She puts a silver ball on the floor and says, “Now pretend this is an armadillo” and then backs up a bit and raises her arms in the air and makes an angry face. 
“Now pretend that I am a predator,” she says with her still angry face and creeps toward the ball getting ready to make her pounce.

“Now when the armadillo sees his predator, he will turn himself into a ball,” she then kicks the ball, “and it rolls away.  That is how an armadillo protects itself.” She says matter-of-factly.

          “Oh,” I say with admiration not only of her knowledge, but her ability to turn herself into what I thought looked like a dinosaur.

          Jenna is a sponge.  She soaks up information and enthusiastically shares her knowledge – though I didn’t have to pump her so much for information just a few years back.  She doesn’t go into detail like she did just a few years back.

          Even before she talked, she processed information.  We could never read a book from cover to cover without her stopping every few pages to match the animal in the picture with one of her own stuffed animals, or demonstrate her counting skills, or point to other objects of the same shape and/or color.  She really is a fascinating piece of work.

          Corey was that way, too.  Still is.  Absorbing and processing information and keeping it on file to pull out of his head – usually on demand. He’s always had a rather large vocabulary, too.  Great knowledge and understanding.  And he can speak to almost anybody on his or her own level and use the vocabulary that will most be understood. He could help our baby sister Kayla with any of her school work – except for penmanship.  Mom had specifically requested that Corey not teach Kayla how to write.

          I love the enthusiasm.  I am grateful for those who are excited to learn and to share and assist those of us who aren’t quite as knowledgeable and have smaller vocabularies.

Tuesday, March 12, 2013

Full Circle

          Moms have many roles – at least mine did.  Teacher, Nurse, Maid, Chauffer, Seamstress, Nurturer . . .

          My mom was raised in San Francisco.  She didn’t learn gardening, but I imagined she learned to cook and launder and “mother” at quite an early age.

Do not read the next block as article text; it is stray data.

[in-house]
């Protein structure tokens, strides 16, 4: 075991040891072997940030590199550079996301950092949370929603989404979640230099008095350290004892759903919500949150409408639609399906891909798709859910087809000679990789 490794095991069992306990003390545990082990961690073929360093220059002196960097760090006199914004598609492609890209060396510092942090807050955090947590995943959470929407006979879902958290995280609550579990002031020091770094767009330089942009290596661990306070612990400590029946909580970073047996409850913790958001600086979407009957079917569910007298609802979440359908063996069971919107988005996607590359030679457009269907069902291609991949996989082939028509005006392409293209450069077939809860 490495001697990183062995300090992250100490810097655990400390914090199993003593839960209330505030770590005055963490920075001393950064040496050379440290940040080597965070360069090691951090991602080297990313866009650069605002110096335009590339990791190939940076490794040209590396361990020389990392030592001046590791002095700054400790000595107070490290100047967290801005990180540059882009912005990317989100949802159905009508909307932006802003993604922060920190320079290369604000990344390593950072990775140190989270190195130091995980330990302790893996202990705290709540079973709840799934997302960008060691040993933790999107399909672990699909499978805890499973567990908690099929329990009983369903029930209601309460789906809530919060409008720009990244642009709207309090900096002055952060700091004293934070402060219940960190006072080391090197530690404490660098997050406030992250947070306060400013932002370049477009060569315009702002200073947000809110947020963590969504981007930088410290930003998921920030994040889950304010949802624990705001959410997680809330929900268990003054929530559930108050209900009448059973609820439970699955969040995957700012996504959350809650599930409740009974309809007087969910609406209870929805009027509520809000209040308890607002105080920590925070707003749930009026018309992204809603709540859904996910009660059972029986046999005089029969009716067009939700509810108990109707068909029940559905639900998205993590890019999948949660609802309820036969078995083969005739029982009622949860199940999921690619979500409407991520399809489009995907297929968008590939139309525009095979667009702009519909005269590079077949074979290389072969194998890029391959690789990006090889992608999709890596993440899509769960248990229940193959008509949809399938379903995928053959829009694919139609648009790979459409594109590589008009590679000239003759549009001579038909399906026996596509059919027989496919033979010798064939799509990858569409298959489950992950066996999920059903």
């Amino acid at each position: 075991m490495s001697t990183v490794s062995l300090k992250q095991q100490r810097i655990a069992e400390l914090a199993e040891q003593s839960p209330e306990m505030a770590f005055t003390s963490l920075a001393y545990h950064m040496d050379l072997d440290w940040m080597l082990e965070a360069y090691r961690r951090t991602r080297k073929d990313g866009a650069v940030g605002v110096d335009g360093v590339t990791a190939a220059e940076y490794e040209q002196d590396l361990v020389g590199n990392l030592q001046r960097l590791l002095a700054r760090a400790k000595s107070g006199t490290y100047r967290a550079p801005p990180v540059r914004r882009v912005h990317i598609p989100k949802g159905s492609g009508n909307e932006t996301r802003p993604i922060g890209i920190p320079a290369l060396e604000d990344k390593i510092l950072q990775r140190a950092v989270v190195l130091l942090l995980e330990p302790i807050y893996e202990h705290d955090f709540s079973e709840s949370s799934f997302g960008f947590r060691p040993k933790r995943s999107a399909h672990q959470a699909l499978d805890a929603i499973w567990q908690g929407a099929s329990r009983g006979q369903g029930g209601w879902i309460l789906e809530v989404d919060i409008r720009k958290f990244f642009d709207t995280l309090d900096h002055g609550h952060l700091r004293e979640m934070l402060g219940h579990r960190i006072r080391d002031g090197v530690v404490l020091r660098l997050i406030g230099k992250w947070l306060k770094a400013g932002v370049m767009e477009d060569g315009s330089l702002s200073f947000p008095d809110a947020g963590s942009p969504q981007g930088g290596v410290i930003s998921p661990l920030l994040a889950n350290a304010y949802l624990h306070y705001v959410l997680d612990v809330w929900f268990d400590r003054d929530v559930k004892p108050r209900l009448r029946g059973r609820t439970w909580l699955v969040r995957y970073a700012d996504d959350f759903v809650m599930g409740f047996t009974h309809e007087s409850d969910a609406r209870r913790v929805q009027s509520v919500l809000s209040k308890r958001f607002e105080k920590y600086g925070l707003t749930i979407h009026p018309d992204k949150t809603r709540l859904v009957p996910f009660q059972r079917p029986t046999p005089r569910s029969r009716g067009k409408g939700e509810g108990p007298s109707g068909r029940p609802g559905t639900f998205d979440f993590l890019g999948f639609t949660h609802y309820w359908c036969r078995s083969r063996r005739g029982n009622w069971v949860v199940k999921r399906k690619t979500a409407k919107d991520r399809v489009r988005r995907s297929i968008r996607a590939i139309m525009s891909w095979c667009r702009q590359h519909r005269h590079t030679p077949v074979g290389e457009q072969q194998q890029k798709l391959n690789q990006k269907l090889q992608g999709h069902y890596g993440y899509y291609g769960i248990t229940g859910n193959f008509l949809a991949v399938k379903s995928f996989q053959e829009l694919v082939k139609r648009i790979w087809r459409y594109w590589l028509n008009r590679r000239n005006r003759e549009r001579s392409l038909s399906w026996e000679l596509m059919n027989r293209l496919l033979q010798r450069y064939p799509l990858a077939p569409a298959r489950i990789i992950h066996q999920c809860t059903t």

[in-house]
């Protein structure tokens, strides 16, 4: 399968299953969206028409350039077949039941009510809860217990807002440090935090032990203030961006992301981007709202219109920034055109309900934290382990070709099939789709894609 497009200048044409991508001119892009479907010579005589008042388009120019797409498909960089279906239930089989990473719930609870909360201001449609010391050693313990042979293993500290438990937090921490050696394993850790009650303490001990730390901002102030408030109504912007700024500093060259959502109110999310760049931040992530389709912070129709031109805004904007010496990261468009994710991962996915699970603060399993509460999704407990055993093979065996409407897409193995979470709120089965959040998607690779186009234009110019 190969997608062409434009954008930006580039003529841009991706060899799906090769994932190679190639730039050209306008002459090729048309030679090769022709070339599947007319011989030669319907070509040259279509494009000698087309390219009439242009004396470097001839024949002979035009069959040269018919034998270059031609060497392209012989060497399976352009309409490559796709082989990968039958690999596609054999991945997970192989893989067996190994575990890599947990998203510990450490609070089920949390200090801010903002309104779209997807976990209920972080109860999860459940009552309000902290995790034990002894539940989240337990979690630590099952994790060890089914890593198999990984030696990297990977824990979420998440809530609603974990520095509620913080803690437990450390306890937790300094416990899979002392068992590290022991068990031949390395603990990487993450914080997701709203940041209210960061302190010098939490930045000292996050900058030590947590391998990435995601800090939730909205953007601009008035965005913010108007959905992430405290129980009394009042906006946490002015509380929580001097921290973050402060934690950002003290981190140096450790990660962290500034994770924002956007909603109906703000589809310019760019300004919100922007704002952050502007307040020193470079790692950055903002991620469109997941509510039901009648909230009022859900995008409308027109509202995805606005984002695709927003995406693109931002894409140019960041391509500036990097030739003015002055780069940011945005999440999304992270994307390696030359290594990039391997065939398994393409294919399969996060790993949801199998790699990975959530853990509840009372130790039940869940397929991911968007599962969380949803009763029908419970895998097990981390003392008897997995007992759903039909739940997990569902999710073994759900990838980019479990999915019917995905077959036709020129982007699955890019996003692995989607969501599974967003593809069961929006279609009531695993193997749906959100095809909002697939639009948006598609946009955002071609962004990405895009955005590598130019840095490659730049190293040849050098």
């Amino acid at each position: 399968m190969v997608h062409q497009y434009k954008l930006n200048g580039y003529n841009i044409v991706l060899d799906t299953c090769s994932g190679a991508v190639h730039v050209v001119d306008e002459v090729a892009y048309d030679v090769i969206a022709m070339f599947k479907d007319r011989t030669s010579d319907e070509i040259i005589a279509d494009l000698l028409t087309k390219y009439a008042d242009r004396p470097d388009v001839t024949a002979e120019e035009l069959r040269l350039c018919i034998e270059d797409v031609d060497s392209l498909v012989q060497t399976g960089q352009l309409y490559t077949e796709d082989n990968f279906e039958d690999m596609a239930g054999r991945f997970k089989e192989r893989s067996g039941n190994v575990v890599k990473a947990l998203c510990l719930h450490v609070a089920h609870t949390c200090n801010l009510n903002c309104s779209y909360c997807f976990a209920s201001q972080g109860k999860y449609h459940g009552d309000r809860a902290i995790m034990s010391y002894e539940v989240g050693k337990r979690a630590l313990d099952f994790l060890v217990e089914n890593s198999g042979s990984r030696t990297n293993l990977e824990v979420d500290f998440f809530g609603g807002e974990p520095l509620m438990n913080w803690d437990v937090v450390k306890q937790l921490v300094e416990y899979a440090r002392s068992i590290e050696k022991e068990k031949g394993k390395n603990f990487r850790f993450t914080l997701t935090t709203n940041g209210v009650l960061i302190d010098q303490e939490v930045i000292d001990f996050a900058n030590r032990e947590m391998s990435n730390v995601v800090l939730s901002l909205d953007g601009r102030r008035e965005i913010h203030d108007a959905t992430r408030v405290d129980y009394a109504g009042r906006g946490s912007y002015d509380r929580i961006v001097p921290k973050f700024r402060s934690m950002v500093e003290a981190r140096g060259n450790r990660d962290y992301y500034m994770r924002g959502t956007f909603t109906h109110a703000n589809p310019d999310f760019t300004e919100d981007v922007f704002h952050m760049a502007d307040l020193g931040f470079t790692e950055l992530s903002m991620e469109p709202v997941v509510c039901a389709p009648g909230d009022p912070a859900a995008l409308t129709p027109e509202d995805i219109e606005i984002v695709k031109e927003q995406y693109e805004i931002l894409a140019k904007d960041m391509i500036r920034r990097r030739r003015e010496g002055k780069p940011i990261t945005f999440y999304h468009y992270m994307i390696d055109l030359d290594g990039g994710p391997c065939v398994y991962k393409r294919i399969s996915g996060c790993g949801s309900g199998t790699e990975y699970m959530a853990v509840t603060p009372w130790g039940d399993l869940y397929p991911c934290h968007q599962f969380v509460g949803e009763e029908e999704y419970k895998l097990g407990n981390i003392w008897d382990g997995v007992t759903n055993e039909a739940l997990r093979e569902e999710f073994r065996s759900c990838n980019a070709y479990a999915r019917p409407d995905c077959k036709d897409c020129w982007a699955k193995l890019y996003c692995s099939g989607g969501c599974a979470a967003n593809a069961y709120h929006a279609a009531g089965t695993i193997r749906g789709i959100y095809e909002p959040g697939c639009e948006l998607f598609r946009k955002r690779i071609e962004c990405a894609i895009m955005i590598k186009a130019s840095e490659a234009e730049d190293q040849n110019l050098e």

She has two brothers that are younger than she.  When her mom and dad divorced and her mom was forced to return to work, mom and her brother became latch key kids.

          I know my mom assisted her mom in looking after her brothers.  I believe she fixed meals.  I’m sure that she did some light housework.  And she used to iron for other people.  She found it to be fun and enjoyed the small amount of income.

          I don’t know for certain which skills she learned from her mom or if she had picked any of those up at the Sunrise ward she attended in San Francisco.  I know moving from San Francisco to the “outskirts” of Salt Lake City (her words, not mine) was a definite culture shock.

          She had worked for the FBI in San Francisco as a file clerk – and would make it her personal goal to have her desk cleared by the end of the day – knowing it would not last – for the crime rate was high and there was always cases to be pulled and filed away.

          Mom worked for the FBI in Salt Lake City.  So different from San Francisco.  She enjoyed being able to do several jobs and learn more tasks and utilize herself on more than just filing.

          She learned many domestic skills through the Relief Society  -  many of which were probably brand new to her.  She learned to knit, crochet, can and sew among others.  And she took these tasks to heart and really tried to perfect those things which she had learned.

          Mom gave birth to four of us.  She would teach us to learn and help us by introducing us to educational toys and assisting with helping our desires for wanting to learn.

          It seems that we were in the car often as she drove us to swim lessons, my dance and piano lessons, the dentist and the doctor.  It seems she was always driving someone to the doctor.  If it wasn’t one of her children, it was my paternal grandmother.